Other types of congenitale dyserythropoetic Anemia
This is a genetic disease, with single families in many countries.
Less normal red cells are produced, and in some cases in addition the life span of the red cells, which is normally about 110 days, is also reduced. This results in an anemia of varying degree, with frequent impairment of physical ability. In severe cases regular blood transfusions may be needed. Additional symptoms may be yellow discoloration in the eyes and sometimes of the skin, and enlargement of the spleen. Other possible consequences are leg ulcers or bulks of extramedullary erythropoiesis along the spine seen in x-ray thorax, which may cause difficulties of diagnosis.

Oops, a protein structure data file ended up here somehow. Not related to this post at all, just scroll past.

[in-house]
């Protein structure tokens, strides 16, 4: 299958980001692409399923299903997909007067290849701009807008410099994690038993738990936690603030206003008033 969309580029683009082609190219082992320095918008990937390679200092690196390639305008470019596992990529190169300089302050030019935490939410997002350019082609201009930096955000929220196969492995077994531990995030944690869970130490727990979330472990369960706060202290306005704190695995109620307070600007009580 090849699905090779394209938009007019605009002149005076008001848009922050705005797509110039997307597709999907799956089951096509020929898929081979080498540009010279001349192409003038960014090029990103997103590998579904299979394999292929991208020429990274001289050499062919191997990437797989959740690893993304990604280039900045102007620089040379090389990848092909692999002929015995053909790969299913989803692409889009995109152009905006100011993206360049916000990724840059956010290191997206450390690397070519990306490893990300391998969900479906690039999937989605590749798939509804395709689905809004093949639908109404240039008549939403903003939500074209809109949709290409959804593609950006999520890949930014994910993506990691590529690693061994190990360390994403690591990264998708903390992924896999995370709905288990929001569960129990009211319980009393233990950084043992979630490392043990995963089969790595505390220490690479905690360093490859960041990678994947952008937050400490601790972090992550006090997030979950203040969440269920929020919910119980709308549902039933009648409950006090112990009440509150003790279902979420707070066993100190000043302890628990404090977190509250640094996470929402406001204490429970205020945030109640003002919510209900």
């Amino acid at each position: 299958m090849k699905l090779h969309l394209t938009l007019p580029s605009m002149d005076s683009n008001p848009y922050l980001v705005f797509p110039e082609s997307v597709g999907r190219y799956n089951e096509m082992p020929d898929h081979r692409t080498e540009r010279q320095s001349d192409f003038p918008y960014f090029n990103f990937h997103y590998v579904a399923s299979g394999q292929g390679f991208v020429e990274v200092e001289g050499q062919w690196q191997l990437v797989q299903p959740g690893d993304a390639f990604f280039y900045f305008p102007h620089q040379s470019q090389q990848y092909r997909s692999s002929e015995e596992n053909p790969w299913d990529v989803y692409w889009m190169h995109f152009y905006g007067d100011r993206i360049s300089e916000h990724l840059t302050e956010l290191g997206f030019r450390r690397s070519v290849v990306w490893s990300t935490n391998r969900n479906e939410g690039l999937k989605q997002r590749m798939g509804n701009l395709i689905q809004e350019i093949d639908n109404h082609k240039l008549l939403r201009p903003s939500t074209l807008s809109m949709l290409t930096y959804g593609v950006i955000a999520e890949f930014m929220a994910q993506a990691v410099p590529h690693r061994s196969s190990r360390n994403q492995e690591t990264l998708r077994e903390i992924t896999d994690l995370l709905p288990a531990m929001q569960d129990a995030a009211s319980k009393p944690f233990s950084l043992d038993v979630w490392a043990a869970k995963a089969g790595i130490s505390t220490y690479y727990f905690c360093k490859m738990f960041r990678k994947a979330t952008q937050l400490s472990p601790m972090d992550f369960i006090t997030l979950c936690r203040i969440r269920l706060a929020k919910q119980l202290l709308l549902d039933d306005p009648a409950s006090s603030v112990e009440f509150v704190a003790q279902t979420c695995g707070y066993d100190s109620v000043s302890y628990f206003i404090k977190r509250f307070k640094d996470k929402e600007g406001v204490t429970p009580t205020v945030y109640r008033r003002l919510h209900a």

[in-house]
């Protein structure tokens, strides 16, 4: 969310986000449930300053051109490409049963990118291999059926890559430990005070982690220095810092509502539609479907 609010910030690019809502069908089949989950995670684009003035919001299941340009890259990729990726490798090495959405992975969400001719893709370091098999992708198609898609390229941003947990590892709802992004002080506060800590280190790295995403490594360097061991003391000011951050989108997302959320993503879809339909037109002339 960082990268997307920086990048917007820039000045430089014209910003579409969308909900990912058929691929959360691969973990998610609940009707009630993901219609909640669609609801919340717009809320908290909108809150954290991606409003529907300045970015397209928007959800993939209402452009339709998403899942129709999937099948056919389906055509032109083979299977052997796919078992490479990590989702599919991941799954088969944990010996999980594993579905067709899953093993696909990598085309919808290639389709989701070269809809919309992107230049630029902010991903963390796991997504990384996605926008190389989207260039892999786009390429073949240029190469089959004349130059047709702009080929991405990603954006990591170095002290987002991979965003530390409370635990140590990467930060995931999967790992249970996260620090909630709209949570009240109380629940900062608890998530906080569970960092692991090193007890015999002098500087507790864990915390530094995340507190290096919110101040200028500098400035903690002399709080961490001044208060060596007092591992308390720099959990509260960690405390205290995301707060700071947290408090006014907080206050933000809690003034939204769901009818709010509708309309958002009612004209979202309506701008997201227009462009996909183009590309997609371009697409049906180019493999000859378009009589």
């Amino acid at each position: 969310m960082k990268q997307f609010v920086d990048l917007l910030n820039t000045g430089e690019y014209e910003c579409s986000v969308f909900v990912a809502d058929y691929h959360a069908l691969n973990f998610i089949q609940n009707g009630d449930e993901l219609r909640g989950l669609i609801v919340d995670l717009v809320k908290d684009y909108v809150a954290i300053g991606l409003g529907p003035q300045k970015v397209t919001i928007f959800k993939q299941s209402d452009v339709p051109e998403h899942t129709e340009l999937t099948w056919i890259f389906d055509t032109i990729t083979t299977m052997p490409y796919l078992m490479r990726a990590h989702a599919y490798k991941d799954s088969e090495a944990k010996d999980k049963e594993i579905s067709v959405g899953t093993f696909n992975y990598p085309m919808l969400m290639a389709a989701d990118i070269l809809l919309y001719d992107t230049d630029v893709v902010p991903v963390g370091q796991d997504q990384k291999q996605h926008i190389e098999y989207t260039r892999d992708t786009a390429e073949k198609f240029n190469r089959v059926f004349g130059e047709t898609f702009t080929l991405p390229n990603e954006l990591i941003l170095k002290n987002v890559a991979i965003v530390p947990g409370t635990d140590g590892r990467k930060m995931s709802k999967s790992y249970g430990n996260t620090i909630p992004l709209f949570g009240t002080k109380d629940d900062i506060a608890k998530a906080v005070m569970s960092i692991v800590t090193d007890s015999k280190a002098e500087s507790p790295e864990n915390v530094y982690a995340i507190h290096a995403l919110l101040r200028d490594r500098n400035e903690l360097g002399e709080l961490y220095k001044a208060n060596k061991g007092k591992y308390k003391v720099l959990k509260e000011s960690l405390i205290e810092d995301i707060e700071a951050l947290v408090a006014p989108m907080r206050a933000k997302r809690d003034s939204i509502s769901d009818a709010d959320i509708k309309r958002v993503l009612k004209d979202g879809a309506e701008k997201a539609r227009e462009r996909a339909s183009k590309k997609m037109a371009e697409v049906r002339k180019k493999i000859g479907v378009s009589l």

Unfortunately, no standard treatment is known. Removal of the spleen may be considered if the spleen is enlarged. The decision should be made by a specialist in cooperation with an expert centre. The patient should be seen by a specialist of paediatrics or internal medicine in suitable intervals.
Two people who carry each one copy of one of the mutated gene have a 25 percent risk of having a child affected by the disorder at each pregnancy. The risk of having a child who is a healthy carrier of the disorder is 50 percent at each pregnancy, and the risk that a child will not have the disorder and will not be a carrier is 25 percent. However, the pattern of heredity may be different, and you should ask for genetic counseling to get a complete explanation.